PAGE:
A history of student engagement in Aboriginal rights
Students have a rich history of engagement with the continued struggle for Aboriginal rights stretching back over 50 years.
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When most people think of student activism now, they think of students campaigning around fee deregulation or campus issues that directly affect students. Student environmentalism or student protests in support of refugees might get a mention. However, students also have a rich history of engagement with the continued struggle for Aboriginal rights stretching back over 50 years. This began in the 1960s as the very first generation of Aboriginal people were able to attend university — about 100 years after the founding of the University of Sydney, a testament to the persistence of racism in Australian society then and now.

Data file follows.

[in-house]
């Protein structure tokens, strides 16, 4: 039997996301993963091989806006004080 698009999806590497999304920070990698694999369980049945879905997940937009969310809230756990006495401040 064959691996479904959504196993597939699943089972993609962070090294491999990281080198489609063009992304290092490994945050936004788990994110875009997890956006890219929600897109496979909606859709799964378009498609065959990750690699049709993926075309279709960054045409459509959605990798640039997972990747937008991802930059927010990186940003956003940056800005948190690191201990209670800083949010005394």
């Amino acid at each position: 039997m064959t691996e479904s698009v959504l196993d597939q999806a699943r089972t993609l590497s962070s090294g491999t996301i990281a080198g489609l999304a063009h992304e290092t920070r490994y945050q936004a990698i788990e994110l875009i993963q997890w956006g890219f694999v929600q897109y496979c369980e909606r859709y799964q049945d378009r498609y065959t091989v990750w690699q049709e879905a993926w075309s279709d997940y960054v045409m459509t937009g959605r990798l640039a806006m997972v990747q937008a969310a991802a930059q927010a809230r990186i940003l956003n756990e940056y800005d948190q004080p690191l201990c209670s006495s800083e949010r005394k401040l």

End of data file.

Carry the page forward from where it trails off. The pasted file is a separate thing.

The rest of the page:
From the 1960s, as a result of new legal requirements to pay Aboriginal people award wages, many rural employers who had previously relied on Aboriginal workers sacked them. At the same time, many government-run Aboriginal reserves were closed down. This forced large numbers of Aboriginal people from rural NSW into urban Sydney in search of work and accommodation. As a result, Redfern’s Aboriginal population exploded from 2000 in 1960 to 38,000 in 1968. Overcrowding, poverty, health issues and police harassment were serious concerns and dissatisfaction at substandard living conditions underpinned a surge of Aboriginal political activity in the area. As this radical community was so close to USyd, it was natural that they would develop relationships with student activists.